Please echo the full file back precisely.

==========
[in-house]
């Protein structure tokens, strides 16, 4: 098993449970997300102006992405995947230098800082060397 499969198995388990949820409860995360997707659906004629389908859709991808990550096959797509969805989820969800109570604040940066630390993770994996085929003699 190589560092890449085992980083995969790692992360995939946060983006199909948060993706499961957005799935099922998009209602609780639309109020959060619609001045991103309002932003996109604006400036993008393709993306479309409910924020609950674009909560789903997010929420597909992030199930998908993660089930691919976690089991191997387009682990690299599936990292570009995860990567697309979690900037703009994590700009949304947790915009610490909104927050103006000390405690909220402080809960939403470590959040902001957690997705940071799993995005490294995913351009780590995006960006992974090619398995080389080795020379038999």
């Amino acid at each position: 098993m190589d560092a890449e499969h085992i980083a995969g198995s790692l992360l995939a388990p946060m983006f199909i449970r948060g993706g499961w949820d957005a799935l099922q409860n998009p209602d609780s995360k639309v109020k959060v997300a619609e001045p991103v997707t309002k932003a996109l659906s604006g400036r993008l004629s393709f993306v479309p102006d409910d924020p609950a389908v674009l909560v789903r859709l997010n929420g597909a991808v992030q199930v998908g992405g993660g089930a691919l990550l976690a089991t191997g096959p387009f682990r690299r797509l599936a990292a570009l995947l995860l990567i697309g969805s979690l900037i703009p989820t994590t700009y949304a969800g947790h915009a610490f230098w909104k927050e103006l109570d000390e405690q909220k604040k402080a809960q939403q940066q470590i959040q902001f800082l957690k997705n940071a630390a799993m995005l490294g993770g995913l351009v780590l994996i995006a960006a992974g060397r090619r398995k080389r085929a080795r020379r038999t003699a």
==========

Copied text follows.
[in-house]
């Protein structure tokens, strides 16, 4: 098993449970997300102006992405995947230098800082060397 499969198995388990949820409860995360997707659906004629389908859709991808990550096959797509969805989820969800109570604040940066630390993770994996085929003699 190589560092890449085992980083995969790692992360995939946060983006199909948060993706499961957005799935099922998009209602609780639309109020959060619609001045991103309002932003996109604006400036993008393709993306479309409910924020609950674009909560789903997010929420597909992030199930998908993660089930691919976690089991191997387009682990690299599936990292570009995860990567697309979690900037703009994590700009949304947790915009610490909104927050103006000390405690909220402080809960939403470590959040902001957690997705940071799993995005490294995913351009780590995006960006992974090619398995080389080795020379038999």
């Amino acid at each position: 098993m190589d560092a890449e499969h085992i980083a995969g198995s790692l992360l995939a388990p946060m983006f199909i449970r948060g993706g499961w949820d957005a799935l099922q409860n998009p209602d609780s995360k639309v109020k959060v997300a619609e001045p991103v997707t309002k932003a996109l659906s604006g400036r993008l004629s393709f993306v479309p102006d409910d924020p609950a389908v674009l909560v789903r859709l997010n929420g597909a991808v992030q199930v998908g992405g993660g089930a691919l990550l976690a089991t191997g096959p387009f682990r690299r797509l599936a990292a570009l995947l995860l990567i697309g969805s979690l900037i703009p989820t994590t700009y949304a969800g947790h915009a610490f230098w909104k927050e103006l109570d000390e405690q909220k604040k402080a809960q939403q940066q470590i959040q902001f800082l957690k997705n940071a630390a799993m995005l490294g993770g995913l351009v780590l994996i995006a960006a992974g060397r090619r398995k080389r085929a080795r020379r038999t003699a």